You existed in Sheol as a repha, which was very similar to what we would call a "ghost" -- a disembodied spirit (Job 26.5, Psalms 88.10, Isaiah 14.9, etc.). Modern Bibles translate this word as "shades" or "phantoms." On at least one occasion a necromancer was apparently able to bring Samuel the Prophet's repha up from Sheol at the request of the Israelite King Saul, (1st Book of Samuel 28.8-19).

At first people thought of Sheol as dark (Job 17.13), dusty (Job 17.16), a quiet place (Psalms 115.17 and 31.17) where not a lot happens (Book of Ecclesiastes 9.10), and you were pretty much cut off from God (Psalms 6.5, Isaiah 38.18). But they realized fairly soon that nobody is ever cut off from God: "Sheol and Destruction are open to the LORD, how much more the hearts of the children of men!" (Book of Proverbs 15.11).

As time went on the later prophets revealed that Sheol wasn't quite the quiet, do-nothing place the Israelites had assumed. Both Isaiah (Isaiah 14.3 - 20) and Ezekiel (Ezekiel 32.21 - 32) describe a louder and more active Sheol, with Kings welcoming other Kings to the underworld and whatnot.

Years ago some scholars would brush all this off as just "poetic descriptions of the grave," and even now the occasional preacher will claim that that's all Sheol is. But honestly, there are 65 mentions of Sheol in the scriptures, and many more passages using synonyms. Taken together, there is no way it can just refer to the local cemetery. As John Cooper says in his book Body, Soul, and Life Everlasting, a standard work on the scriptural view of the afterlife:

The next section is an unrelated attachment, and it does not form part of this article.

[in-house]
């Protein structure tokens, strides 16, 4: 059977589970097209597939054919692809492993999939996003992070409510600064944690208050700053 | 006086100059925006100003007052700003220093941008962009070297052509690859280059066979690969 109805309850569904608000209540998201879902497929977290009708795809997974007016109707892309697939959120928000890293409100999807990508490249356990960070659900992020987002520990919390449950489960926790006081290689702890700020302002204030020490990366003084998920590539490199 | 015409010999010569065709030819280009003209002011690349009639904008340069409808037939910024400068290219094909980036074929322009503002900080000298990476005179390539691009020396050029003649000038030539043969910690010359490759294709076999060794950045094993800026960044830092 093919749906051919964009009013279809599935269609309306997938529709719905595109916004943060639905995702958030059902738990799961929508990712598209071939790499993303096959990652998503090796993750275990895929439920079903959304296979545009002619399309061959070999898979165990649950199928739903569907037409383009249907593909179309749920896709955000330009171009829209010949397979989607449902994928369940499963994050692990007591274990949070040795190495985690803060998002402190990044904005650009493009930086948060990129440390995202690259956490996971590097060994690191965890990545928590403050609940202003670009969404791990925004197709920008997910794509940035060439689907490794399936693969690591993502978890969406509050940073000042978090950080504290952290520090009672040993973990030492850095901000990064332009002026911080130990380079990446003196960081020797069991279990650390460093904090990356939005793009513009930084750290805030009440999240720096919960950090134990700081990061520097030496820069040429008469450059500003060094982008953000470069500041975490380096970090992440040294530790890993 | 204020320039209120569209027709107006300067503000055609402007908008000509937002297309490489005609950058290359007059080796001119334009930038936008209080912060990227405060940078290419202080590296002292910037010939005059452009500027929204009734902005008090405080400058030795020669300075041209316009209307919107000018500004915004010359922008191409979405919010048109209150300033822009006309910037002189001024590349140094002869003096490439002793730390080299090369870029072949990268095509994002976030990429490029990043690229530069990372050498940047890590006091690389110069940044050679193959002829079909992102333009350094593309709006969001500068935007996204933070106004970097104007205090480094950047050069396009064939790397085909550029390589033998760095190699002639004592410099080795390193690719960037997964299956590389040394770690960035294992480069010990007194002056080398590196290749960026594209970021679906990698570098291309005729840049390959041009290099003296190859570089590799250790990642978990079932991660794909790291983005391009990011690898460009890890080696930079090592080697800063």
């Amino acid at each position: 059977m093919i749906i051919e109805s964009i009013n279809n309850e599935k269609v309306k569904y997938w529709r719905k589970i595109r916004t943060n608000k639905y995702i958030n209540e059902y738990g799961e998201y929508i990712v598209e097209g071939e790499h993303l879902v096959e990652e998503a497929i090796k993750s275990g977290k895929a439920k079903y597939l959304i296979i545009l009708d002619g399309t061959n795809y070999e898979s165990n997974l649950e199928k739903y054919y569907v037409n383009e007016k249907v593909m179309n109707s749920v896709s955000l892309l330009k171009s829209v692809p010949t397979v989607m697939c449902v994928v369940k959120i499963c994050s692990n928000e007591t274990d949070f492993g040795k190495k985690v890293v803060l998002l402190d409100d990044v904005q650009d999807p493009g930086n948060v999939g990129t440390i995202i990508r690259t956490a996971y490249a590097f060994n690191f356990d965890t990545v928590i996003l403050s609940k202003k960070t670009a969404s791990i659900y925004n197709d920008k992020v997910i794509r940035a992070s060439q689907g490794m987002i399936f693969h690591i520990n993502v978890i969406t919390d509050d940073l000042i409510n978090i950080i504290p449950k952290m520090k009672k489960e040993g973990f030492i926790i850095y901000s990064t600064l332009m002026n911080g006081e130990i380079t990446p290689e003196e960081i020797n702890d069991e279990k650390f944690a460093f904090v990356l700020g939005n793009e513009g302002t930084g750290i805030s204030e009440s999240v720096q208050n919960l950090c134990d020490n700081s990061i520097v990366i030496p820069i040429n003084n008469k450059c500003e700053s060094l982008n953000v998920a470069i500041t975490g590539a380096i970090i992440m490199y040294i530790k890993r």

In fact, there is virtual consensus that the Israelites did believe in some sort of ethereal existence after death in a place called Sheol... As far as I know, the general description is undisputed among Old Testament scholars.

(Body, Soul, and Life Everlasting: Biblical Anthropology and the Duelism - Monism Debate, pp. 52 - 53)

One for all?

The interesting thing is that in the Old Testament everybody goes to the same place. Job actually rhapsodizes about it. Nowhere does the Old Testament mention different destinations for the good and the bad. We are told that Sheol has "chambers" (Proverbs 7.27) but no clue what they're for. But as we get down to the Book of Daniel, and the subject of resurrection comes to the fore, we do get a hint that the life you lived matters in the afterlife:

At that time your people shall be delivered, everyone who is found written in the book. Many of those who sleep in the dust of the earth shall awake, some to everlasting life, and some to shame and everlasting contempt. Those who are wise shall shine like the brightness of the sky, and those who lead many to righteousness, like the stars forever and ever, 

(Daniel 12.2 - 3).

*          *          *

In the next installment of this series we'll get into what Jesus himself taught about life after death and before resurrection, and how it all ties together with what we talked about today.